Playback speed
Share post
Share post at current time

Exposing Pharma's playbook - Part 1

Fudging Clinical Trials

In the video above, Aseem sheds light on two tactics employed by Big Pharma to manipulate clinical trials, making drugs appear more effective than they truly are while minimizing the reported side effects. Let me elaborate further on this issue, and add a few more tactics used by Big Pharma!

False Endpoint Selection

The first thing that Aseem mentioned was the "False Endpoint" selection.

Endpoint selection is a crucial aspect of clinical trials, as it determines the specific goals or outcomes that researchers will measure to evaluate the effectiveness and safety of a drug. By carefully selecting the endpoints, Big Pharma can manipulate the results to make their drugs appear more favourable.

There are two main types of endpoints: primary and secondary. The primary endpoint is the main outcome that a study is designed to assess. Secondary endpoints, on the other hand, are different outcomes that researchers will also measure, but they're not the main focus of the study.

Here's where it gets interesting: Big Pharma can carefully pick primary and secondary endpoints to make their drug appear more effective or minimize potential side effects.

Imagine this; they've got this new drug called "SuperRelaxDeluxe(™)" that's supposed to help you unwind after a long day. Of course, they could be honest and set a primary endpoint like "reduces stress levels by 50%," but that's not as easy. So instead, they go for something like "makes you feel 10% more relaxed within 30 minutes," which sounds pretty good, but it's not quite the same as being genuinely stress-free, right?

Endpoint selection is a powerful tool that Big Pharma can use to manipulate the results of clinical trials and shape public perception of their drugs. By carefully choosing primary and secondary endpoints, they can create a favourable image for their products, even if the real-world benefits are less impressive or come with significant risks.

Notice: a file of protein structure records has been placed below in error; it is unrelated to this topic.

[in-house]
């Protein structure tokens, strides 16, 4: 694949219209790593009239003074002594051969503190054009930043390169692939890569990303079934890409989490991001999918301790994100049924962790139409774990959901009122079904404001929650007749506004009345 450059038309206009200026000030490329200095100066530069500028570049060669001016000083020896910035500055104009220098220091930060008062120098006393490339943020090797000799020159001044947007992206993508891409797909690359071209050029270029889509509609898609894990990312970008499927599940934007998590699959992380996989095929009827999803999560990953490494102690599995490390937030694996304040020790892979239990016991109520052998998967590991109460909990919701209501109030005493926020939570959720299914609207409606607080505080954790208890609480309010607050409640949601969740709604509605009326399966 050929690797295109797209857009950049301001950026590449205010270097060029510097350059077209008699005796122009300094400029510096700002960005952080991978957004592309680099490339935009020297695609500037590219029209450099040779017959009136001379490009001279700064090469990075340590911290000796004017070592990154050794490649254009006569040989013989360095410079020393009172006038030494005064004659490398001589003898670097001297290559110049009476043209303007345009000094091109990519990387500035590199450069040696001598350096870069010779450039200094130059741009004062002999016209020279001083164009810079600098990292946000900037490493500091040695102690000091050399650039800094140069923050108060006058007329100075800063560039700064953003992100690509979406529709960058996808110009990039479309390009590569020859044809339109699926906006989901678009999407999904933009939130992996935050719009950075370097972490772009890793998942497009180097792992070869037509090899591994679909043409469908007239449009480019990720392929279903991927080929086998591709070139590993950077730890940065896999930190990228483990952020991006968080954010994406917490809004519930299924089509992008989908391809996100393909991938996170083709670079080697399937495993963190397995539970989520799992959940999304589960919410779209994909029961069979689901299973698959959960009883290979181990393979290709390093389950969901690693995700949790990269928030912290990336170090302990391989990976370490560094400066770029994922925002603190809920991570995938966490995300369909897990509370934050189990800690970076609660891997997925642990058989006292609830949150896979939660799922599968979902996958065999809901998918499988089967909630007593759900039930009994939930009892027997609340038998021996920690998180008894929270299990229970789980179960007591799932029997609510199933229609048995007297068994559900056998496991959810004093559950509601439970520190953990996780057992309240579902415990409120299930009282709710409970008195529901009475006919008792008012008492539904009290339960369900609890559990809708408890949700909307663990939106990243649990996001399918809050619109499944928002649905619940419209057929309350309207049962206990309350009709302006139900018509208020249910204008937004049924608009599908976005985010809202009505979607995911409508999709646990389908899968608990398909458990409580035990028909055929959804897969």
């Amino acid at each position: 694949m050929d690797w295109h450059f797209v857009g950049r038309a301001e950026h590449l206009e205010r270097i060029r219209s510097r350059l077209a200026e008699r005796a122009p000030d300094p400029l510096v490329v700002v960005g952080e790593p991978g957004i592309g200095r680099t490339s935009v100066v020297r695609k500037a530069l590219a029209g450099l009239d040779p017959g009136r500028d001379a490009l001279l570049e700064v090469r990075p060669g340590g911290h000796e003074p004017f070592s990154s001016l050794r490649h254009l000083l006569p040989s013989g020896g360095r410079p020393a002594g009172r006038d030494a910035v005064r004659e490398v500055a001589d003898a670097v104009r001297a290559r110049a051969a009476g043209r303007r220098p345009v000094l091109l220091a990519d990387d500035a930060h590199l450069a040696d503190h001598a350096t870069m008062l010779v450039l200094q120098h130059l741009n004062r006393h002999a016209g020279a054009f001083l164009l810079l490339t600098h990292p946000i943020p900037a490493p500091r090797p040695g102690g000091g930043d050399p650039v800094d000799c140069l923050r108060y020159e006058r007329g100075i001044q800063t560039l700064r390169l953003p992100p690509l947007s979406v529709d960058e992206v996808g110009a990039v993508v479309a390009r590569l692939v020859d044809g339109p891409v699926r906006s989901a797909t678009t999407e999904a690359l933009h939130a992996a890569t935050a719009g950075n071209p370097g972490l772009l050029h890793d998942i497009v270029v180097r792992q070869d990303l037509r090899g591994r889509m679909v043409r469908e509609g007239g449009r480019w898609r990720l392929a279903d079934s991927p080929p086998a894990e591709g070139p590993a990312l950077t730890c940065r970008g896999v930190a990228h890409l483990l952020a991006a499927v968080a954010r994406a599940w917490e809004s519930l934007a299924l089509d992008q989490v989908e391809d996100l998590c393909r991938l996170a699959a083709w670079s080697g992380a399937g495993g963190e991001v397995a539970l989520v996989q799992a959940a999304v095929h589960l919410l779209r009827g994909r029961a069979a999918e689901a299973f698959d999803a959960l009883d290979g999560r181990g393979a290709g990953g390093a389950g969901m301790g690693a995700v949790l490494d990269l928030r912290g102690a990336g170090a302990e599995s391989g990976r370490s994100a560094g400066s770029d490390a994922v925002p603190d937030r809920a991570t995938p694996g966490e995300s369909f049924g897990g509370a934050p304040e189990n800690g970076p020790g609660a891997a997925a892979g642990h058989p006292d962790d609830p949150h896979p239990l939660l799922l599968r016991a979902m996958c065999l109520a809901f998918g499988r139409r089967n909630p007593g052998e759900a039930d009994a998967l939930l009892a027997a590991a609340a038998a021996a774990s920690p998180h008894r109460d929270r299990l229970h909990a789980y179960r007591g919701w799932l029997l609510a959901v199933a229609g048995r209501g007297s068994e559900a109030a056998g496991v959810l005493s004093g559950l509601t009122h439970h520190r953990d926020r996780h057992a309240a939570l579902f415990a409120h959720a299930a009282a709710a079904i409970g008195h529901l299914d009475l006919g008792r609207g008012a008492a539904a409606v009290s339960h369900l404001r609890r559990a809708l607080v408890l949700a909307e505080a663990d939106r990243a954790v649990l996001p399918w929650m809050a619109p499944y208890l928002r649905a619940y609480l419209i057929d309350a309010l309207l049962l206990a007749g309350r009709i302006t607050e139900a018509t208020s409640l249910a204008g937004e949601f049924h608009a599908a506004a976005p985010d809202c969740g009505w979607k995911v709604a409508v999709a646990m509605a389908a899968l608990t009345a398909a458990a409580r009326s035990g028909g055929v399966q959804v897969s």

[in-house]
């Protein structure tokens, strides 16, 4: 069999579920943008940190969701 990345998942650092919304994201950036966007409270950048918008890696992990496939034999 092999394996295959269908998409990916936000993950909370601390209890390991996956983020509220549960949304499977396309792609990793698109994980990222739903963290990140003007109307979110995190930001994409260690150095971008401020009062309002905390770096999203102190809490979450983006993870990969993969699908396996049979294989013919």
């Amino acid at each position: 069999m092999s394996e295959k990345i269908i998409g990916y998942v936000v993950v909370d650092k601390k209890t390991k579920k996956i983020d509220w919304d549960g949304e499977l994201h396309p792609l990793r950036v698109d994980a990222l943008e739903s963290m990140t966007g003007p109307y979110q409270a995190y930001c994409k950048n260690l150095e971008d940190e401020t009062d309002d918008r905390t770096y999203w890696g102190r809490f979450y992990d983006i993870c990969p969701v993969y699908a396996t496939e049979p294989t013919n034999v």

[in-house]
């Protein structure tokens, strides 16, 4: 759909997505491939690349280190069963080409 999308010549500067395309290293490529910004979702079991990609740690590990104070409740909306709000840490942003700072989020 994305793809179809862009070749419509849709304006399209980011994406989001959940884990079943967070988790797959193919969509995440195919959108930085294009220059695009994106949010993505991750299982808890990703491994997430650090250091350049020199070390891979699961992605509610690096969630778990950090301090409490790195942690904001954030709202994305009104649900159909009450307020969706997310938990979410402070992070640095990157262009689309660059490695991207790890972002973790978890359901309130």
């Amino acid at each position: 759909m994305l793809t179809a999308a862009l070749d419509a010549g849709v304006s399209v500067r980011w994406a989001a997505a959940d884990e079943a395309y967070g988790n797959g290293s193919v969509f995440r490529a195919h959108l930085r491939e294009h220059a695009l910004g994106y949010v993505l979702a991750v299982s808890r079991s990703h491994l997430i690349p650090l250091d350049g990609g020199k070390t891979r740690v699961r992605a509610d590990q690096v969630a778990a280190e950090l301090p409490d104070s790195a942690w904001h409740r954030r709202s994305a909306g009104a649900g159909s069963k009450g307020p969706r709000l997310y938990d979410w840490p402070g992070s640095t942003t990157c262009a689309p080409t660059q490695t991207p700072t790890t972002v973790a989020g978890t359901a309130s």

This could be why it was unexpectedly revealed that the experimental vaccines were not evaluated for their impact on transmission. It's possible that the vaccines didn't perform well in that aspect, leading to the decision to abandon that part of the trial and focus on other secondary endpoints instead.

Now, what if they fail both primary and secondary endpoints???

Data Dredging

You see, clinical trials generate a whole bunch of data, and sometimes, things go differently than planned. Maybe the drug isn't as effective as they'd hoped, or the side effects are a bit more gnarly than expected. But fear not, Big Pharma's got their trusty data dredging pan, and they're ready to sift through the numbers to find those golden nuggets of positivity.

Not wanting to give up on their potential moneymaker, they decide to dig deep into the data to find any glimmer of hope. And bingo! They notice that among a small group of participants who happen to be left-handed, live in the countryside, and own at least three cats, there's a remarkable decrease in stress levels after taking SuperRelaxDeluxe(™).